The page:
* Recently I was criticised for saying "2% rate cap" when it is actually a "cap of 2% on rate increases". My friend told me he would be happy to cap his rates at 2%. You have to laugh, sometimes.
3/3/2017 02:54:43 amGeoff so very well written, much easier looking from the outside in.......but hey, we are privileged to be representing the community to the best of our abilities. We have got a few things right.
3/4/2017 03:45:20 amMuch appreciated Brett and I totally agree.
3/3/2017 07:59:26 pmWell done councillor. So good to get a first hand account from an insider. Do hope there will be progressive reports during your term and that we also hear from your fellow councillors as to their thoughts and aspirations..
3/4/2017 12:42:10 pmThanks Bob, much appreciated!
You get to see us in action every day; We are out there. And the council meetings are being held in more towns this year - As well as Cowes and Wonthaggi there will be a meeting in Inverloch and, on August 16 GRANTVILLE HALL will host a meeting.
And don't forget the Community Connection session on the Wednesday prior to each council meeting, a great opportunity for groups and individuals to share their ideas with councillors. Further details at www.basscoast.vic.gov.au/.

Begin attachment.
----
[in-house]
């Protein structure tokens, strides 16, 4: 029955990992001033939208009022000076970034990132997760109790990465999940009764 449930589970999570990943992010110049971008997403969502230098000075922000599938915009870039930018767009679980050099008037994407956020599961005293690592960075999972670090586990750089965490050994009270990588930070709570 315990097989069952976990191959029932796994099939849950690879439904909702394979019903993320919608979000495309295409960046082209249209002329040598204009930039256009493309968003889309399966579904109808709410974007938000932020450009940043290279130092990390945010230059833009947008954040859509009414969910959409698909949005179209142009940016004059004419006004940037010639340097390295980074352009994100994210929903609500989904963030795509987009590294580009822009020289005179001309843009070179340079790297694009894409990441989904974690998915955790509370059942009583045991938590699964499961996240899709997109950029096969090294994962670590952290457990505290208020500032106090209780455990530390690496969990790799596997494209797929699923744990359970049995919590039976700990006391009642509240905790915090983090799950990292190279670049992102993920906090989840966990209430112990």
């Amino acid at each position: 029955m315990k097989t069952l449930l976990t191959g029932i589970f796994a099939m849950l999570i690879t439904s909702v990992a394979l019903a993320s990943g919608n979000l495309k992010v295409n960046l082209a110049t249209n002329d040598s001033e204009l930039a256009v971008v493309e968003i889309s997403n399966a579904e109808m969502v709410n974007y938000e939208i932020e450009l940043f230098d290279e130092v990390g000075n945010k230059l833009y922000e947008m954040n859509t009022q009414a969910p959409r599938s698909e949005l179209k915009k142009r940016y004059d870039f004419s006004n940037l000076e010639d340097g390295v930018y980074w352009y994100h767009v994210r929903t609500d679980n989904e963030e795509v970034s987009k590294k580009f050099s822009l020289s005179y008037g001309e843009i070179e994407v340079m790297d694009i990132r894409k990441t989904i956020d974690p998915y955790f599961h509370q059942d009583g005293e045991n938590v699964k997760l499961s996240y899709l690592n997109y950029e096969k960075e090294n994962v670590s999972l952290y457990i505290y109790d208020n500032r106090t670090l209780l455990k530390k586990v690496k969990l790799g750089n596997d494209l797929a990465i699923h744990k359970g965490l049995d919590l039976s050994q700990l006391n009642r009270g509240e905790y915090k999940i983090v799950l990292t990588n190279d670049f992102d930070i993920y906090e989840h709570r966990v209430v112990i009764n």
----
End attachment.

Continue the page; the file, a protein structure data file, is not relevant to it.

3/3/2017 09:08:56 pmCongratulations Geoff ..... an excellent insight into the present Council. It is so refreshing to read and hear your thoughts regarding some very controversial decisions that have been taken in recent times. I stand and applaud the Council's consultative approach and the boldness in making decisions that are unpopular for some but as has been demonstrated recently, supported by a large number in the community.
3/4/2017 12:56:07 pmThank you Joy, your feedback is greatly appreciated.
Those minutes also list SOME of the community groups that councillors have met with during that month.
That records one aspect of our commitment to community consultation and connection - sorry about the alliteration but this is a pre-coffee comment - and to support individuals and groups who passionately and tirelessly donate so much of their time to benefit people across the shire.